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Filter by city: Montreal | Laval | Québec City

Hudson's Bay is restoring Zellers to its former glory… kind of. Early next year, the retailer is set to launch a Zellers e-commerce site as well as brick-and-mortar locations within The Bay department stores in major cities across the country.

The approach will follow The Bay's own digital-first sales model.

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After abandoning politics for the second time after a showy loss to Valérie Plante in 2021, former Montreal Mayor Denis Coderre has taken to Facebook to tease… well, to tease something.

“Well, I guess I’ll break the news tomorrow…" Coderre wrote coyly in his August 15 post. Alongside a low-res smiling photo of himself, he revealed that "a comeback… or two… is brewing," striking a healthy curiosity through the hearts of politically conscious Quebecers everywhere.

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Arguments about declawing, ear cropping, and tail docking abound on the internet, with strong opinions on either side. As of yesterday, the Quebec government has formally taken a side: firmly against these aesthetic surgeries and more.

Many non-therapeutic aesthetic surgeries on animals will be officially banned in Quebec in 18 months. Procedures like cat declawing and cropping dogs' tails and ears will no longer be legal in the province. Also banned is devocalization or the process of surgically limiting a dog or cat's ability to make sounds.

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Montreal is better than the United States, but worse than the rest of Canada, according to an analysis conducted by The Economist's affiliate, the Economist Intelligence Unit (EIU). Its Global Liveability Index, released in June, ranks cities based on a multitude of factors, including purportedly quantitative measurements of education, environment, health care, infrastructure and culture.

This year, the result of these calculations is a top ranking for Western Europe, the region with the highest average liveability score, according to The Economist. North America as a region came in second place, with Canadian cities topping the list. Try to guess which one is the best before reading on.

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In the latest update in the case surrounding a body found in a trash can in Hochelaga-Maisonneuve, Montreal police are now treating the situation as a homicide.

Investigators found marks on the victim, which indicated violence had been inflicted, according to SPVM spokesperson Veronique Comtois. This incident marks the 18th homicide in the city this year.

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On the hot, humid Saturday of Pride week, hundreds of trans Montrealers and their allies gathered at Parc de L’espoir in preparation for the annual Trans March for Liberation.

The march’s organizer, queer activist Celeste Trianon, explained that the point is for trans people to gather, fight for their rights, and “continue fighting against all forms of institutionalized transphobia that affect us every day.”

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îLESONIQ has officially come and gone for yet another remarkable year. The festival took place between August 5 to 7 at Parc Jean-Drapeau in Montreal and it seems as if the event organizers have wasted no time announcing its dates for next year.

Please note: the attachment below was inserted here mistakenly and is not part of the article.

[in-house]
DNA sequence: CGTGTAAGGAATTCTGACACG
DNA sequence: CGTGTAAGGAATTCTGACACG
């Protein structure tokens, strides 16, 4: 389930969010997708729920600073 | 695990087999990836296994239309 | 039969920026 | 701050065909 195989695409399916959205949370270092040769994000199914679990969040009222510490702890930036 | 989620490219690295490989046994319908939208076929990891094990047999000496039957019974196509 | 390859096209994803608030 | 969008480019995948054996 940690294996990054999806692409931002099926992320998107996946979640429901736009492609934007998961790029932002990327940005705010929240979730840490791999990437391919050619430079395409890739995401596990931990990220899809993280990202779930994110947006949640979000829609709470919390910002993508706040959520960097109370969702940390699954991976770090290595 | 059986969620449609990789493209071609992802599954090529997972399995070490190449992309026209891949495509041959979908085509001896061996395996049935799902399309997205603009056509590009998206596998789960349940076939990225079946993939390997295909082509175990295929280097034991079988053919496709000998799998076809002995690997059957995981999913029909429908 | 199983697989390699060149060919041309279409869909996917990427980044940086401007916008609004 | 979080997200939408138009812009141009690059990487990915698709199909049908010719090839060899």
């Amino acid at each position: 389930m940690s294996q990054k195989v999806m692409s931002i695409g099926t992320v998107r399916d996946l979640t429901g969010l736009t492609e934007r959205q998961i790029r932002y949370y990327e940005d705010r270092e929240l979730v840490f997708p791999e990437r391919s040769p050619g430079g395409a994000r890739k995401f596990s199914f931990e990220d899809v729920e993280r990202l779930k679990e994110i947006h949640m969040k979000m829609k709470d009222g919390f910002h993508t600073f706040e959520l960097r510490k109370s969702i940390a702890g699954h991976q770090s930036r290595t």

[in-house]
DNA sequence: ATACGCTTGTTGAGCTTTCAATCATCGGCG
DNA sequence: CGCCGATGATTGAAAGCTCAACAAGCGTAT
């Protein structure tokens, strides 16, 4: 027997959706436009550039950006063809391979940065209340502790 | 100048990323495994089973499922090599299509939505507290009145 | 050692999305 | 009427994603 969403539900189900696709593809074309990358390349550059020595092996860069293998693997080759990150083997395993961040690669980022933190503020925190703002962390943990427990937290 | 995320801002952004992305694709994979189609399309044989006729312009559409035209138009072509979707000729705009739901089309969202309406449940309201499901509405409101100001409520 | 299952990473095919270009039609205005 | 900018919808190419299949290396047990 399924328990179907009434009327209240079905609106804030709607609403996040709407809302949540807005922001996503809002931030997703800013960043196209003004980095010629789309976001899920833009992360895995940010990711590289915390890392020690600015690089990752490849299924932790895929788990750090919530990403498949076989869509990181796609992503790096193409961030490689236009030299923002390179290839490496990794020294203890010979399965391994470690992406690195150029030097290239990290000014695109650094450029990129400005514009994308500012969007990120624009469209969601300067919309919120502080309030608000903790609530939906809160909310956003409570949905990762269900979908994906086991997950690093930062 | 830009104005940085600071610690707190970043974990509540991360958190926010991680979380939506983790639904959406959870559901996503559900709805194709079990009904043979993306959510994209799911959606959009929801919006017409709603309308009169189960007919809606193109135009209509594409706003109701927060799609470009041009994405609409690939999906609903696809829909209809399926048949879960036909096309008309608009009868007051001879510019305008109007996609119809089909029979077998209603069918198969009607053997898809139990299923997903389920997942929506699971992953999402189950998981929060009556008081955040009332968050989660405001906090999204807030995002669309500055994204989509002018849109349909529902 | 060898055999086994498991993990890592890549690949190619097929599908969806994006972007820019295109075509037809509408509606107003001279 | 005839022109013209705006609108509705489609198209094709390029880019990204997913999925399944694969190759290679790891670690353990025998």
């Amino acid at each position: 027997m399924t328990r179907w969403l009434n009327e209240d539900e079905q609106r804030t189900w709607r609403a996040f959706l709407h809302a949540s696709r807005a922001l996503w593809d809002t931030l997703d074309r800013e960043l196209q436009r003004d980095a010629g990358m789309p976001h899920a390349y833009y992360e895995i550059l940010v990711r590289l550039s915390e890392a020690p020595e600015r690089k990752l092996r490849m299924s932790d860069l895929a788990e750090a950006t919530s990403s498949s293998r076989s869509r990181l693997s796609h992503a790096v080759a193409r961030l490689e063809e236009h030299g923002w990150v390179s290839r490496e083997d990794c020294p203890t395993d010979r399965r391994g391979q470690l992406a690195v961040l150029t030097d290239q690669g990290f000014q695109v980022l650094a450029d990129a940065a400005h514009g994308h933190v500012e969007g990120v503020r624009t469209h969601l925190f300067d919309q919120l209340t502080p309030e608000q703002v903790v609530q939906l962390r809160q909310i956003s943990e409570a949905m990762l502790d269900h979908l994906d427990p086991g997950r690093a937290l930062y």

Mark your calendars, tell your friends and get those festival outfits ready, because îLESONIQ will officially be making its return to Montreal from August 11 to 13, 2023.

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Big day for the Big O. Decades after its completion, Montreal Tower, the famous inclined, 165-metre-tall structure that rises from behind the Montreal Olympic Stadium, is about to hit 100% occupancy for the first time ever.

The Olympic Park made the announcement Monday, August 8.

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The Champlain Bridge will light up in rainbow colours on Sunday evening to mark the end of Montreal's Pride Festival.

While this year's iconic parade was cancelled last minute, Montrealers can still watch the colours of the Pride flag illuminate the bridge and surrounding water on the Saint Lawrence River from sunset until 10 p.m.

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Three people are in the hospital after multiple stabbings that took place early Sunday morning in downtown Montreal.

Local police received a report around 2:30 a.m. that an individual with a firearm had been spotted near the intersection of Sainte-Catherine and Crescent streets.

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Montreal's Pride parade is no longer happening this year. Organizers say a lack of volunteers on Sunday morning left them with too few people to station at intersections along the parade route to ensure safety.

"Security comes before everything else, so we had to cancel," Fierté Montréal spokesperson Nathalie Roy told MTL Blog.

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A series of shootings this week left three victims dead, two in Montreal and one in Laval. One of the victims, according to multiple reports, is Quebec boxer David Lemieux's father, André Fernand Lemieux.

Lemieux reacted publicly to the news on his social media Wednesday morning, sharing a photo of his father holding his son Xander, who was born in May 2022.

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